About the Production
When co-writer/producer of Russian Doll, Allanah Zitserman first met co-writer/director Stravros Kazantzidis at a French Film Festival in Sydney in 1998 she asked him to help her with another project she had written with two girlfriends, KISSING FRIENDS, a contemporary romantic comedy. That fell through around the same time that he had decided to abandon the idea of making REVOLVER, a film that expressed his darker edge, which he sold to Mushroom Pictures. He started writing a script about a lonely private investigator.
Zitserman decided she wanted to focus her energies on something close to her own heritage: a story about Russian Jews in Bondi. Even though films about various ethnic groups Greeks, Italians have been made in Sydney, no one has attempted to capture a more recent wave of migration of Russians that had made the area around the famous landmark of Bondi Beach a colourful surfie, Jewish and tourist enclave – their home. The cultural collision offered wonderful narrative and comic possibilities.
She persuaded Kazantzidis to attend her grandfather’s 75th birthday party at the Russian Roulette Club in Bondi. "I wanted him to experience this unique world," she says. "It’s a pretty amazing place; they play all this tacky music and everyone no matter what age, gets up to dance, and there’s food everywhere."
Kazantzidis realized that Russian Jews and Greeks (his own heritage) had a lot in common. "They are both food-oriented, expressive, guilt-ridden, gregarious and emotionally volatile cultures," he says. "I’ve always been interested in honing in on sub-cultures in my work although previously these were more age-related (university students, young adults). I agreed that this vibrant sub-culture would make a very interesting film."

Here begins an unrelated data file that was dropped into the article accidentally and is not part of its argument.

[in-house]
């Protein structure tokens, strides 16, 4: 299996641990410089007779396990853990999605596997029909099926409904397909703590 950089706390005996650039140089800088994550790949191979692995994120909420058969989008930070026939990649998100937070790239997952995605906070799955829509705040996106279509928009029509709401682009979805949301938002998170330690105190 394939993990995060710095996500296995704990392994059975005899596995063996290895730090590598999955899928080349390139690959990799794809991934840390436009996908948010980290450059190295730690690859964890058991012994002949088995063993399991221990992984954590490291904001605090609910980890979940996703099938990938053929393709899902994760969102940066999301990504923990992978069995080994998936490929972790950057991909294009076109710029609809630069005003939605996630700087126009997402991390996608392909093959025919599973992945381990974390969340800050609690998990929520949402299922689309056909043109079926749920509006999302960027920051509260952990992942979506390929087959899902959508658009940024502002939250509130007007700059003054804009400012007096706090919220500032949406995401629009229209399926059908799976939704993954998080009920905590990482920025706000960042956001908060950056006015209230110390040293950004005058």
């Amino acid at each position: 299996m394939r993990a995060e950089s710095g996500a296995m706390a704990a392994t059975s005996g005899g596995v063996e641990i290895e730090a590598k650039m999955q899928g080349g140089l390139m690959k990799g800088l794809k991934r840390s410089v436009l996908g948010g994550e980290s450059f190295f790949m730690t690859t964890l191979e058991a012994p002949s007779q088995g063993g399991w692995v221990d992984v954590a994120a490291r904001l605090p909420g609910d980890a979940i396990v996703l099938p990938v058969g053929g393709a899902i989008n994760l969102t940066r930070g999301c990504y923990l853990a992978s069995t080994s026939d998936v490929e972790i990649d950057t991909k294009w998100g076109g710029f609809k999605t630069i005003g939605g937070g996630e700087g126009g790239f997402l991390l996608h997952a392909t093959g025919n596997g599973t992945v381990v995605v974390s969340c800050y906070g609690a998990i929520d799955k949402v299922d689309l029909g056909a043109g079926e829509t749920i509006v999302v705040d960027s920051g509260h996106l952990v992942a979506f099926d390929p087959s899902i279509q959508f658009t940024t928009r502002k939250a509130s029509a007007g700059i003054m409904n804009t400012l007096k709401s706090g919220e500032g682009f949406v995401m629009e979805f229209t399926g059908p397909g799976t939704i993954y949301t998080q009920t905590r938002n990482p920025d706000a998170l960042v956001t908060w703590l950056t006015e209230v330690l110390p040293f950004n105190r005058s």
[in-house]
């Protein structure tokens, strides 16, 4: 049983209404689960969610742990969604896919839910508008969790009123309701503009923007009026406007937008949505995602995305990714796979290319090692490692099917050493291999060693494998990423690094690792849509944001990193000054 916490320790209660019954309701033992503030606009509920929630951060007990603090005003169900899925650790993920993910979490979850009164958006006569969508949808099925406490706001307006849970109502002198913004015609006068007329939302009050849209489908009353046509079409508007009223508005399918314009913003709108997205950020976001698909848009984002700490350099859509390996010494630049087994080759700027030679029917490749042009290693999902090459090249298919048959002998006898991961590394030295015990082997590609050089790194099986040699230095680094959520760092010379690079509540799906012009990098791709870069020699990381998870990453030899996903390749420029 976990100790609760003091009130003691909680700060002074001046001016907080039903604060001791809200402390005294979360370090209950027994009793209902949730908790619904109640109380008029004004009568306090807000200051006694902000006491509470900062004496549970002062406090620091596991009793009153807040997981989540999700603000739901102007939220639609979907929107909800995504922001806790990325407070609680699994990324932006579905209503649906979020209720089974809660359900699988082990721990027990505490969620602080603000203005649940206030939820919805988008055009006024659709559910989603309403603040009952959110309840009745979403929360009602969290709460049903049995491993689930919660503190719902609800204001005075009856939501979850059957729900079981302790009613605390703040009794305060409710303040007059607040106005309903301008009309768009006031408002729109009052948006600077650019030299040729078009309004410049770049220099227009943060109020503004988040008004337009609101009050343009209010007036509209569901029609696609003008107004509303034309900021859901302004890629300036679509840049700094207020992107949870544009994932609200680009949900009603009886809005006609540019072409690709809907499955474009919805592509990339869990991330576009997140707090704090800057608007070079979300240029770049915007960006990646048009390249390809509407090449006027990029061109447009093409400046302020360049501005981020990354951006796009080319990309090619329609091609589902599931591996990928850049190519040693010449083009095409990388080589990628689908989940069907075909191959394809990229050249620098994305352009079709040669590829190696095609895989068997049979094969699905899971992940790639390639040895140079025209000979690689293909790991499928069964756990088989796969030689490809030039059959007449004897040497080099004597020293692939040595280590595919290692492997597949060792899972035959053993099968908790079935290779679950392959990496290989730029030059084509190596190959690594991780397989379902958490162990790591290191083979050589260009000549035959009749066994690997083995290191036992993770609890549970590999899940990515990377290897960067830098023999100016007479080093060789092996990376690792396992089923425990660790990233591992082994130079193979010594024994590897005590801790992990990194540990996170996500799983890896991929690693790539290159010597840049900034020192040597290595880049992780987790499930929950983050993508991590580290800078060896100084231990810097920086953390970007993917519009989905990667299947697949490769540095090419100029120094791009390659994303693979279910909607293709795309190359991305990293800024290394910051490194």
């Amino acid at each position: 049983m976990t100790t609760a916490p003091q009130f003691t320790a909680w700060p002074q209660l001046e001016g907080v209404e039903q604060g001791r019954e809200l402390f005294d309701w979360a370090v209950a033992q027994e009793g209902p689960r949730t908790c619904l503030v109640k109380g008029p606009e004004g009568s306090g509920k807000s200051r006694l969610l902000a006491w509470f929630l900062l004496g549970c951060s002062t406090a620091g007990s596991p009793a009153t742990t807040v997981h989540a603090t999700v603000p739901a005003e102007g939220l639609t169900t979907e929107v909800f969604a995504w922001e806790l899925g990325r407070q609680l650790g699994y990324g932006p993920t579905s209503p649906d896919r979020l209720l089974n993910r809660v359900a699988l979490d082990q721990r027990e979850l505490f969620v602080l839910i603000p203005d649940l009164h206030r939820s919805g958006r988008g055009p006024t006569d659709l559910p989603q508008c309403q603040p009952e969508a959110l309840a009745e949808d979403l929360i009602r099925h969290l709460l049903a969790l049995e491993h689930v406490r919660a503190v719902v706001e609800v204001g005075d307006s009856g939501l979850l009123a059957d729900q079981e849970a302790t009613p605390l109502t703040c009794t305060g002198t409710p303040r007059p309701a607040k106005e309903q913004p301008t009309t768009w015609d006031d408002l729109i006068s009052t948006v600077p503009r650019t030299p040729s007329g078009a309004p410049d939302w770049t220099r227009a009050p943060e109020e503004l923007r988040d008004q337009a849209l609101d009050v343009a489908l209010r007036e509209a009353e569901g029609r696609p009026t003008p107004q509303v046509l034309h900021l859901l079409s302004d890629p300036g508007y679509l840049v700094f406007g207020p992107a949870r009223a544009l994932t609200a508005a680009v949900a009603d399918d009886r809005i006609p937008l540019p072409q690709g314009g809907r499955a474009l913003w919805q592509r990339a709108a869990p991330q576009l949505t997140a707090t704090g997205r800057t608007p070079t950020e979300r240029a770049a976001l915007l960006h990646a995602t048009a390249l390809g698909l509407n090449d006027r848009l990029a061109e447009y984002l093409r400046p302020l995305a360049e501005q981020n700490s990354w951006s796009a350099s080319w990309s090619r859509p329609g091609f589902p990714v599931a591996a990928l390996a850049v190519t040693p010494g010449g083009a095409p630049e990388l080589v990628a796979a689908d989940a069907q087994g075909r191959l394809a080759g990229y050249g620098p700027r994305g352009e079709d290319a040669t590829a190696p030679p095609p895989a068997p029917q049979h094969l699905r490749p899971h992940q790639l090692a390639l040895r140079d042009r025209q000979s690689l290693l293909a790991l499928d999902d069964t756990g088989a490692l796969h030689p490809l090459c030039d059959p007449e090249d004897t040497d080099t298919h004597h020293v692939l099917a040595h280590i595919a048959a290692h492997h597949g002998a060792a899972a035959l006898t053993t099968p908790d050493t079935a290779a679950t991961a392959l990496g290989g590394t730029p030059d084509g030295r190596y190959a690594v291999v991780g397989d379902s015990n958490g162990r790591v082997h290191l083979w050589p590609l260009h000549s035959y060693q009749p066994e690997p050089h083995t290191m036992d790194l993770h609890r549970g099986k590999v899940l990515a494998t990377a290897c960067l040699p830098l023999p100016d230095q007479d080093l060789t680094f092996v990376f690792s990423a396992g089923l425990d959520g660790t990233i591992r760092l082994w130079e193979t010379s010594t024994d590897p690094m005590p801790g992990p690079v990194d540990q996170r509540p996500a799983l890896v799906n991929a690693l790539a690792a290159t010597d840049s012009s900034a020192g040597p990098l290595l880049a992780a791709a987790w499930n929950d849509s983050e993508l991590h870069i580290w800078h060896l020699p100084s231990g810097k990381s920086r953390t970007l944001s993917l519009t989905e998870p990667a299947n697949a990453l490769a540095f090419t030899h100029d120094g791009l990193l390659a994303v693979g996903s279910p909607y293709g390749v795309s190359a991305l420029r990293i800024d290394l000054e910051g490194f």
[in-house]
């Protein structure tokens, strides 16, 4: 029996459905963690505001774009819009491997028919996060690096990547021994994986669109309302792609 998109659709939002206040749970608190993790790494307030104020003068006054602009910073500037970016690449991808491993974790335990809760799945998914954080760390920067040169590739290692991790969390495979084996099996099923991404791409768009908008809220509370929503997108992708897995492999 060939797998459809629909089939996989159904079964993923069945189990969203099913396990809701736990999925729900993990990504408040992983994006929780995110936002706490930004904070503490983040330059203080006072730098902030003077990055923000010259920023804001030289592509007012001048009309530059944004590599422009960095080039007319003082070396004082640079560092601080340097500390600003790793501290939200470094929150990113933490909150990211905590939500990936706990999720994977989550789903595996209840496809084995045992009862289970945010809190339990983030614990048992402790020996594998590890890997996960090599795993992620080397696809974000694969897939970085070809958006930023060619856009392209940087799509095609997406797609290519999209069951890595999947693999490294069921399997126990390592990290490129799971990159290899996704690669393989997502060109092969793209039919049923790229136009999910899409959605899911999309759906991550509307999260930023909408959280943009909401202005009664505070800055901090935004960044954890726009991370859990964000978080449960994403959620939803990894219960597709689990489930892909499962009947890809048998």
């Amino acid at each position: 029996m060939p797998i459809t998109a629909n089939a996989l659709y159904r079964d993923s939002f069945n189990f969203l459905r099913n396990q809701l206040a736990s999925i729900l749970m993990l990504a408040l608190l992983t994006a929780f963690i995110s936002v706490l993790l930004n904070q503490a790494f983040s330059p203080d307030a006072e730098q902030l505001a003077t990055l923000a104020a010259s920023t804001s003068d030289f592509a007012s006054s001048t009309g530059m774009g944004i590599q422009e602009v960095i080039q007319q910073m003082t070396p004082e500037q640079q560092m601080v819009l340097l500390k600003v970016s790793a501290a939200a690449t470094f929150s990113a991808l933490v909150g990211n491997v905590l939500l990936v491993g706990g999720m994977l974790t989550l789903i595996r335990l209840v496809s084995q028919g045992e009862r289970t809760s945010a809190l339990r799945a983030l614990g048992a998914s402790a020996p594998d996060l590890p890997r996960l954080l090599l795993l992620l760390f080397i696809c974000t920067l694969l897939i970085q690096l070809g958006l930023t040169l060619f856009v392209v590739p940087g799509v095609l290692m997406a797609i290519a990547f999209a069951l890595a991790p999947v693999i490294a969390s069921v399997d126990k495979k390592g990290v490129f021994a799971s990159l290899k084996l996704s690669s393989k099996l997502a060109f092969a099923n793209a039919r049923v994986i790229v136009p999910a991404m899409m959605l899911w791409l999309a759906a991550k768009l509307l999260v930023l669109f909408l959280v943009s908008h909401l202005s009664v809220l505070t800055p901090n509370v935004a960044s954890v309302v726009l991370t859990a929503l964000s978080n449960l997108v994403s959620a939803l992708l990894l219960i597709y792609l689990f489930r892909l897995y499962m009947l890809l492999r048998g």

They decided to marry their respective concepts: RUSSIAN DOLL became a story about a private investigator that reluctantly becomes involved with a Russian émigré.
The first draft of RUSSIAN DOLL was completed at the end of April 1999. The story focused on a lonely private eye and wannabe writer to be played by longtime Kazantzidis friend and collaborator, Hugo Weaving, ("Adventures of Priscilla Queen of the Desert," "Matrix") a very much in-demand actor in both art-house and commercial films. "We go back a long way," says Kazantzidis, "I love the mix of masculinity and fragility, credibility and integrity Hugo brings to a role."
But Weaving was scheduled to shoot Rolf de Heer’s "The Old Man Who Read Love Stories" in October. By June, Zitserman and Kazantzidis knew they had to move fast.
"We had no time to apply for funding through official government financing channels," says Zitserman. "We had to find the money independently and to shoot super low-budget." Kazantzidis was used to both scenarios. They scrambled to re-write the script, eliminating unnecessary expenses, characters, locations, sub-plots stripping it down to a leaner but more effective story."
Their next mission was to find a Russian actress in Australia to play Katia. "We wanted the real thing. After an extensive search we found Natalia Novikova in Melbourne," says Zitserman.